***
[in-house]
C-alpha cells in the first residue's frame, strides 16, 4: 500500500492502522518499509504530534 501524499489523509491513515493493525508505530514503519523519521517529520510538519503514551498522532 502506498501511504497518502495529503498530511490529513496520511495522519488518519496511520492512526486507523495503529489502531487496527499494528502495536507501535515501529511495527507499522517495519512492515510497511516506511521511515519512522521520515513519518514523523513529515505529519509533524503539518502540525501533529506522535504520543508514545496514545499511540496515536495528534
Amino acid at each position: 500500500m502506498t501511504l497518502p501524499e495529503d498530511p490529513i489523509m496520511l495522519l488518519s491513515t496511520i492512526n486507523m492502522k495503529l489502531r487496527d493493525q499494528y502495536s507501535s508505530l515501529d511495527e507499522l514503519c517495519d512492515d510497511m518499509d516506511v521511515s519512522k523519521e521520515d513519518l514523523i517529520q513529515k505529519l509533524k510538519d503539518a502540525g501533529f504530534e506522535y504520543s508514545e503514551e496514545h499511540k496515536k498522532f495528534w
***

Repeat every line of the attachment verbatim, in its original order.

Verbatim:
[in-house]
C-alpha cells in the first residue's frame, strides 16, 4: 500500500492502522518499509504530534 501524499489523509491513515493493525508505530514503519523519521517529520510538519503514551498522532 502506498501511504497518502495529503498530511490529513496520511495522519488518519496511520492512526486507523495503529489502531487496527499494528502495536507501535515501529511495527507499522517495519512492515510497511516506511521511515519512522521520515513519518514523523513529515505529519509533524503539518502540525501533529506522535504520543508514545496514545499511540496515536495528534
Amino acid at each position: 500500500m502506498t501511504l497518502p501524499e495529503d498530511p490529513i489523509m496520511l495522519l488518519s491513515t496511520i492512526n486507523m492502522k495503529l489502531r487496527d493493525q499494528y502495536s507501535s508505530l515501529d511495527e507499522l514503519c517495519d512492515d510497511m518499509d516506511v521511515s519512522k523519521e521520515d513519518l514523523i517529520q513529515k505529519l509533524k510538519d503539518a502540525g501533529f504530534e506522535y504520543s508514545e503514551e496514545h499511540k496515536k498522532f495528534w